German Foreign Minister Sigmar Gabriel has accused the Turkish government of failing to keep a promise to grant consular access to imprisoned German-Turkish journalist Deniz Yücel, who was arrested in Turkey on Feb. 27 as part of an investigation for publishing stories on the leaked emails of the Turkish energy minister.
Speaking with Der Spiegel on Friday, Gabriel said Turkish Prime Minister Binali Yıldırım promised that German diplomats would be granted access to Yücel but also said that this has failed to materialize thus far.
“It would be disappointing if we could not rely on the word of the Turkish prime minister,” Gabriel said.
According to Der Spiegel, Yıldırım had promised consular access in a telephone call with Chancellor Angela Merkel on March 4. Gabriel also spoke with his Turkish counterpart, Mevlüt Çavuşoğlu, who assured him he would work for the desired access.
Expressing doubts about the independence of the judiciary and the rule of law in Turkey, Gabriel referred to statements by Turkey’s autocratic President Recep Tayyip Erdoğan that Yücel was a terrorist and a spy.
“If Turkey is really a state of law, as Mr. Erdoğan claims, I wonder how he can know before the start of court proceedings and say that Deniz Yücel is a terrorist and a spy,” he added.
Addressing people during a meeting in İstanbul on March 5, Erdoğan had said: “Chancellor [Merkel] told me when she came here… She said, ‘You have a detained journalist [Deniz Yücel]. We would be happy if you release him.’ I told her: ‘He is not a journalist, he is a terrorist.”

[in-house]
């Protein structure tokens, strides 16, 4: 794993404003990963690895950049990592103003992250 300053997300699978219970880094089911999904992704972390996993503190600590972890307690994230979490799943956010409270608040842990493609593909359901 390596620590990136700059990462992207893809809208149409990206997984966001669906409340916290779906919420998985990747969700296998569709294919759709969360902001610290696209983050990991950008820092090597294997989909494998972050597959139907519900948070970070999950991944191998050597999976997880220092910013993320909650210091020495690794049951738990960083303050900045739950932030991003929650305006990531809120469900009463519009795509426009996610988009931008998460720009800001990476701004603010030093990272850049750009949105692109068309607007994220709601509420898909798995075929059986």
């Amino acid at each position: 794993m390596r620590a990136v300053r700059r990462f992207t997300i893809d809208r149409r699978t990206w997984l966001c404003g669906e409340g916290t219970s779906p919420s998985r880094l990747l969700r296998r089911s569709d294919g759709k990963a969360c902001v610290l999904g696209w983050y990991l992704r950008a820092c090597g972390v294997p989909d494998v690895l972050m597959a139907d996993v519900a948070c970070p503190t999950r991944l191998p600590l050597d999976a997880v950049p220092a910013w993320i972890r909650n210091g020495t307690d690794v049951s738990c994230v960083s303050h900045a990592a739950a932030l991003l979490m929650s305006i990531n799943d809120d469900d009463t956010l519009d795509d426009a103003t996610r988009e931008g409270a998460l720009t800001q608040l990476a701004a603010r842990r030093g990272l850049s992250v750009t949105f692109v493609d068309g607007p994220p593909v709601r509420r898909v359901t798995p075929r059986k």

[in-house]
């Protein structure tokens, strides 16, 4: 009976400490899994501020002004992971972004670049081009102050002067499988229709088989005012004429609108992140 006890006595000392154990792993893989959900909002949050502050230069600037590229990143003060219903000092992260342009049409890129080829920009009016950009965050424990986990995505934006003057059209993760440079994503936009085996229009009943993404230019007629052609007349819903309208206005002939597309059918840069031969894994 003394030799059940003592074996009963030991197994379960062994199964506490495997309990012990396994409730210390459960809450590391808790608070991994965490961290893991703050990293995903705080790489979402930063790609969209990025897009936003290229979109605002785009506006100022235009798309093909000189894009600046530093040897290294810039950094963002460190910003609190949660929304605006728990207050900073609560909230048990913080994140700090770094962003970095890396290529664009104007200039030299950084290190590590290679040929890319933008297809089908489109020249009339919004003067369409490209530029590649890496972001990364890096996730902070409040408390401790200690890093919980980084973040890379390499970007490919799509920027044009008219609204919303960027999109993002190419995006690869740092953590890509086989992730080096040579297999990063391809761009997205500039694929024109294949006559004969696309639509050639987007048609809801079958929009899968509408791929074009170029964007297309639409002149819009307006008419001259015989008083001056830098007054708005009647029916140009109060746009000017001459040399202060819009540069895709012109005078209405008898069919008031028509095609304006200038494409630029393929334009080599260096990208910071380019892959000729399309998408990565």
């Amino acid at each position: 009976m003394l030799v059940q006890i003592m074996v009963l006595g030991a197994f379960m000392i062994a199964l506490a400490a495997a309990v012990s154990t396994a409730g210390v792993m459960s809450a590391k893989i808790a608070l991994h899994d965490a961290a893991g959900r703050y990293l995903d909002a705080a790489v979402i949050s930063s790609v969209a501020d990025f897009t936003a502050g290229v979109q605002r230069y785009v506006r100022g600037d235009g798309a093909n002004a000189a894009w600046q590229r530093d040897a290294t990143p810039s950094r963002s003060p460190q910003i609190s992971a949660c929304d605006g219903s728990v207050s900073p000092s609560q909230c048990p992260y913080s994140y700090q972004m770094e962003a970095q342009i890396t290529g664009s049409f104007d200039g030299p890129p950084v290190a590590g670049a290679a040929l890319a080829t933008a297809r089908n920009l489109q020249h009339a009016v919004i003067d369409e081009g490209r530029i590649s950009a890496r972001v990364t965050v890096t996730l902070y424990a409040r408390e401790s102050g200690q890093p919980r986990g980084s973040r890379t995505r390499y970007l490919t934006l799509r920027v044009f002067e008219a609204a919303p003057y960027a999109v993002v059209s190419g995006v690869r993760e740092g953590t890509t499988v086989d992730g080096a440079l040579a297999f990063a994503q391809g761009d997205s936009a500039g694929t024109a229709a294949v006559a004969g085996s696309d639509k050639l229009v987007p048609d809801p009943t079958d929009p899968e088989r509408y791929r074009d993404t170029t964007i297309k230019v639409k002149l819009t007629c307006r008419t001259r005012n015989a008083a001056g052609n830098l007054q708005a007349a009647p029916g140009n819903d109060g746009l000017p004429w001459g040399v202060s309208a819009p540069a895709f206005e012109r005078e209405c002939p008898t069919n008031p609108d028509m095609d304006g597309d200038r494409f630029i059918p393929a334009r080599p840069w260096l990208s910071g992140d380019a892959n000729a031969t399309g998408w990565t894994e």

While calling Yücel a “German agent” and a “representative of the terrorist Kurdistan Workers’ Party [PKK],” Erdoğan also repeated his claims that Yücel had been hiding in the German Consulate General in İstanbul for a month.
Nationwide protests took place in Germany and other European countries after Yücel’s arrest, with demands made for his immediate release.
As of March 1, 2017, Stockholm Center for Freedom (SCF) has confirmed that 200 journalists and media workers are behind bars in Turkey, a world record by any measure. Of these journalists, 179 are arrested pending trial and without a conviction. Most of the journalists do not even know what the charges are or what evidence, if any, the government has because the indictments were not filed yet.
The Turkish government is apparently using arbitrary arrests as part of intimidation campaign to suppress critical coverage, muzzle independent media and silence journalists. Only 21 journalists who are in jail were convicted while the rest are in abusive and long pre-trial detentions. Moreover, sweeping detention warrants have been issued for 92 journalists who are forced to live in exile abroad or remain at large in Turkey. (SCF with turkishminute.com) March 17, 2017